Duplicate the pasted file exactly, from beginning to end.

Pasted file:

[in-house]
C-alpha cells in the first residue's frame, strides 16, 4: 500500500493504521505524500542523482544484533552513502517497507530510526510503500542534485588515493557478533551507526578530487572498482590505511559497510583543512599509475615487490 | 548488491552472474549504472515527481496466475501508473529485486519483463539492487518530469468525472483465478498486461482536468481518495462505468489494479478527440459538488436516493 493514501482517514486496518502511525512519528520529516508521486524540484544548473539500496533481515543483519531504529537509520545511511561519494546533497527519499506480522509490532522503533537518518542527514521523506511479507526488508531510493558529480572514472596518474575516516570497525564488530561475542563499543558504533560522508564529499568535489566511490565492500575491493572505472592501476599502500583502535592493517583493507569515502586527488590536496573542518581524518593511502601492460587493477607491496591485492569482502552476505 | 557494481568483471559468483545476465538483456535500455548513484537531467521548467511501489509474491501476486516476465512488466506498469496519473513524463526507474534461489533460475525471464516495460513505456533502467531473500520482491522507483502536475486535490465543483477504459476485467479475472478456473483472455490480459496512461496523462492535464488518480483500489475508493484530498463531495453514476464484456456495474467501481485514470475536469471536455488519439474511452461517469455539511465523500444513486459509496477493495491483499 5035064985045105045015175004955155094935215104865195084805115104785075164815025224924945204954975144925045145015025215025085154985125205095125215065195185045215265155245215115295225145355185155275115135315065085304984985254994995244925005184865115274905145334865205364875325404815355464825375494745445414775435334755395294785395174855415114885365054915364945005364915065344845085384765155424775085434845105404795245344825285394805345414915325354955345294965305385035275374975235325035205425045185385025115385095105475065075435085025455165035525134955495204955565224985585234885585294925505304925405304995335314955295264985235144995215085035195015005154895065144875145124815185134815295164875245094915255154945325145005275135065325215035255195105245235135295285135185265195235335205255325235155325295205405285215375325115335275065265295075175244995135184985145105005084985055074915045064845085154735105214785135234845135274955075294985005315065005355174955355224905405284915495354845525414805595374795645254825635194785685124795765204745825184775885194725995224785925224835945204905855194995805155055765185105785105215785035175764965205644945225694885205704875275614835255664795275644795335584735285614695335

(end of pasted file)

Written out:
[in-house]
C-alpha cells in the first residue's frame, strides 16, 4: 500500500493504521505524500542523482544484533552513502517497507530510526510503500542534485588515493557478533551507526578530487572498482590505511559497510583543512599509475615487490 | 548488491552472474549504472515527481496466475501508473529485486519483463539492487518530469468525472483465478498486461482536468481518495462505468489494479478527440459538488436516493 493514501482517514486496518502511525512519528520529516508521486524540484544548473539500496533481515543483519531504529537509520545511511561519494546533497527519499506480522509490532522503533537518518542527514521523506511479507526488508531510493558529480572514472596518474575516516570497525564488530561475542563499543558504533560522508564529499568535489566511490565492500575491493572505472592501476599502500583502535592493517583493507569515502586527488590536496573542518581524518593511502601492460587493477607491496591485492569482502552476505 | 557494481568483471559468483545476465538483456535500455548513484537531467521548467511501489509474491501476486516476465512488466506498469496519473513524463526507474534461489533460475525471464516495460513505456533502467531473500520482491522507483502536475486535490465543483477504459476485467479475472478456473483472455490480459496512461496523462492535464488518480483500489475508493484530498463531495453514476464484456456495474467501481485514470475536469471536455488519439474511452461517469455539511465523500444513486459509496477493495491483499 5035064985045105045015175004955155094935215104865195084805115104785075164815025224924945204954975144925045145015025215025085154985125205095125215065195185045215265155245215115295225145355185155275115135315065085304984985254994995244925005184865115274905145334865205364875325404815355464825375494745445414775435334755395294785395174855415114885365054915364945005364915065344845085384765155424775085434845105404795245344825285394805345414915325354955345294965305385035275374975235325035205425045185385025115385095105475065075435085025455165035525134955495204955565224985585234885585294925505304925405304995335314955295264985235144995215085035195015005154895065144875145124815185134815295164875245094915255154945325145005275135065325215035255195105245235135295285135185265195235335205255325235155325295205405285215375325115335275065265295075175244995135184985145105005084985055074915045064845085154735105214785135234845135274955075294985005315065005355174955355224905405284915495354845525414805595374795645254825635194785685124795765204745825184775885194725995224785925224835945204905855194995805155055765185105785105215785035175764965205644945225694885205704875275614835255664795275644795335584735285614695335